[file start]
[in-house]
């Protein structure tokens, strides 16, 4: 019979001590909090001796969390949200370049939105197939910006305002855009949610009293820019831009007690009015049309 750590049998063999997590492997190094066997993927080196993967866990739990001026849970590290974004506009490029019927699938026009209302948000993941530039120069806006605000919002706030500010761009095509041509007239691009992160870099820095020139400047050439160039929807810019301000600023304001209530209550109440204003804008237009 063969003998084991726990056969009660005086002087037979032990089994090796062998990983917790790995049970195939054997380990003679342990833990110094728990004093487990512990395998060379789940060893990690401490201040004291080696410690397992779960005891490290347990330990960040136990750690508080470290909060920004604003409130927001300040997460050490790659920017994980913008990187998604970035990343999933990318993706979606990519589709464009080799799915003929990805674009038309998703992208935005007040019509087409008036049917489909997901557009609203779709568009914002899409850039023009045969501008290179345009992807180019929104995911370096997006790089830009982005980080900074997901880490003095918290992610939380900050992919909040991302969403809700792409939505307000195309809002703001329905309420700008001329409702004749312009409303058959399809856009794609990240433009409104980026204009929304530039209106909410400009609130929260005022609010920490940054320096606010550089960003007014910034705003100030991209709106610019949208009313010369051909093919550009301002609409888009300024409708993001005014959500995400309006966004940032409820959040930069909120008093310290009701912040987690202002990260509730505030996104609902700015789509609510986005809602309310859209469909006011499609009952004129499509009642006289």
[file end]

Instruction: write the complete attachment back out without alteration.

[in-house]
């Protein structure tokens, strides 16, 4: 019979001590909090001796969390949200370049939105197939910006305002855009949610009293820019831009007690009015049309 750590049998063999997590492997190094066997993927080196993967866990739990001026849970590290974004506009490029019927699938026009209302948000993941530039120069806006605000919002706030500010761009095509041509007239691009992160870099820095020139400047050439160039929807810019301000600023304001209530209550109440204003804008237009 063969003998084991726990056969009660005086002087037979032990089994090796062998990983917790790995049970195939054997380990003679342990833990110094728990004093487990512990395998060379789940060893990690401490201040004291080696410690397992779960005891490290347990330990960040136990750690508080470290909060920004604003409130927001300040997460050490790659920017994980913008990187998604970035990343999933990318993706979606990519589709464009080799799915003929990805674009038309998703992208935005007040019509087409008036049917489909997901557009609203779709568009914002899409850039023009045969501008290179345009992807180019929104995911370096997006790089830009982005980080900074997901880490003095918290992610939380900050992919909040991302969403809700792409939505307000195309809002703001329905309420700008001329409702004749312009409303058959399809856009794609990240433009409104980026204009929304530039209106909410400009609130929260005022609010920490940054320096606010550089960003007014910034705003100030991209709106610019949208009313010369051909093919550009301002609409888009300024409708993001005014959500995400309006966004940032409820959040930069909120008093310290009701912040987690202002990260509730505030996104609902700015789509609510986005809602309310859209469909006011499609009952004129499509009642006289």